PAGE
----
How To Avoid Disability Discrimination in the Workplace - Tily Times

How To Avoid Disability Discrimination in the Workplace

With the recent onslaught of Person With Disability (PwD) mocking videos that has been making waves across our local social media, it comes as no surprise that many of us are unaware of the plight a PwD goes through every single day of their lives.

From mobility challenges to social discimination, PwDs have had to live with the fact that having a disability means some form of prejudice (either direct or indirectly) against them regardless from people they know and strangers they come across. 

However, with the dawn of a new era, things are slowly but surely changing for the better. Albeit with a few obstacles here and there.

A paper published by Disability Studies Quarterly, (written by Suet Leng Khoo, Ling Ta Tiun, Lay Wah Lee who are senior faculty members of Universiti Sains Malaysia) mentions “It is heartening to note that anti-discrimination laws and employment rights for PWDs are beginning to garner importance in the socio-development agenda of developed and developing countries alike. The growing awareness and recognition of the function, contribution and future of PWDs in society are necessitated by a paradigm shift from a ‘charity’ to a ‘human rights’ approach. Guided by more egalitarian and altruistic principles, the ‘human rights’ approach advocates that the universal (human) rights to a better quality of life and equal opportunity should include PWDs too; and not merely the exclusive privilege of able-bodied people (ILO 2006).”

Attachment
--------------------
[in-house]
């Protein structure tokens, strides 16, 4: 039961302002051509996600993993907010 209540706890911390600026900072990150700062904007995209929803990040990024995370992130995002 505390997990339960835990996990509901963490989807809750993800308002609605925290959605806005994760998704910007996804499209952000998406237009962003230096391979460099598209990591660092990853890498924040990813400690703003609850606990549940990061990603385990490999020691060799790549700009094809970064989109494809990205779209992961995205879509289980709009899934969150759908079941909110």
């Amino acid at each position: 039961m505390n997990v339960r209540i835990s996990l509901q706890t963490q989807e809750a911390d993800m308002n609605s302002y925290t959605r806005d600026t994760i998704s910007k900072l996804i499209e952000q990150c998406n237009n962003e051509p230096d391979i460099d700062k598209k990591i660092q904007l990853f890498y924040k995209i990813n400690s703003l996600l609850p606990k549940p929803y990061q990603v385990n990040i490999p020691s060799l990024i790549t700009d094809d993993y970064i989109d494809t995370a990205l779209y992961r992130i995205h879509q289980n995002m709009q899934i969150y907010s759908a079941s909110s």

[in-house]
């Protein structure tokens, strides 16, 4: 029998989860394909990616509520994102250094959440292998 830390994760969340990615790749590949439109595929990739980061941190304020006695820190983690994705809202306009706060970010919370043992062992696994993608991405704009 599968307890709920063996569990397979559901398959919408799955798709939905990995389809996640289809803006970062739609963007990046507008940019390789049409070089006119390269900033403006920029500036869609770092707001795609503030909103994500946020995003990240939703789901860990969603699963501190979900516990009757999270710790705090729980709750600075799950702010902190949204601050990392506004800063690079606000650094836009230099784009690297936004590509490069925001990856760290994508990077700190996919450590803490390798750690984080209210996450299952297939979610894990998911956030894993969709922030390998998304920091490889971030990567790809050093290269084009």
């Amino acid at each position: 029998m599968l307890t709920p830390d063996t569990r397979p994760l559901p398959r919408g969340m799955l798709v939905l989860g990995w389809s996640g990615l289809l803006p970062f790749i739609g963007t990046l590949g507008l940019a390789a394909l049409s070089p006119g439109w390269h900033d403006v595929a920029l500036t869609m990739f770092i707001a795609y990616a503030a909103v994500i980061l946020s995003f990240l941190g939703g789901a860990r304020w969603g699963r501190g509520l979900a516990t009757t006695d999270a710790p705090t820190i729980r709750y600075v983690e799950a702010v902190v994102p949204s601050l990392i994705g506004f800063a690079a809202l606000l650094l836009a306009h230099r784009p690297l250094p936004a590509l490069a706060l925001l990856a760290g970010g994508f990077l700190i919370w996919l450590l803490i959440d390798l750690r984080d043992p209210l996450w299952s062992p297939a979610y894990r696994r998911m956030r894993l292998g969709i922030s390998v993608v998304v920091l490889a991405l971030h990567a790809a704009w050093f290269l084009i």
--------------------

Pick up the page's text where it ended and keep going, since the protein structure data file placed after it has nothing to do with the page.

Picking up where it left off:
Here in Malaysia, the country acknowledges the need of including PwDs into the workforce without any form of discimination in order to fully utilize the nation’s vast talent pool and become a properly developed country. This however is an ongoing challenge and everyday presents itself with new obstacles on our journey to becoming an all inclusive Malaysian society.

A milestone in ensuring PwDs are treated equally in the workforce came under Section 29 of the Malaysian Laws under Persons with Disabilities Act 2008 – the allocations and provisions for access to employment shall encompass the following:

  • 29. (1) Persons with disabilities shall have the right to access to employment on equal basis with persons without disabilities.
  • 29. (2) The employer shall protect the rights of persons with disabilities, on equal basis with persons without disabilities, on equal basis with persons without disabilities, to just and favourable conditions of work, including equal opportunities and equal remuneration for work of equal value, safe and healthy working conditions, protection from harassment and the redress of grievances.
  • 29. (3) The employer shall in performing their social obligation endeavour to promote stable employment of person with disabilities by properly evaluating their abilities, providing suitable places of employment and conducting proper employment management.
  • 29. (4) The Council shall, in order to promote employment of persons with disabilities in the private sector, formulate appropriate policies and measures which may include affirmative action programmes and other measures.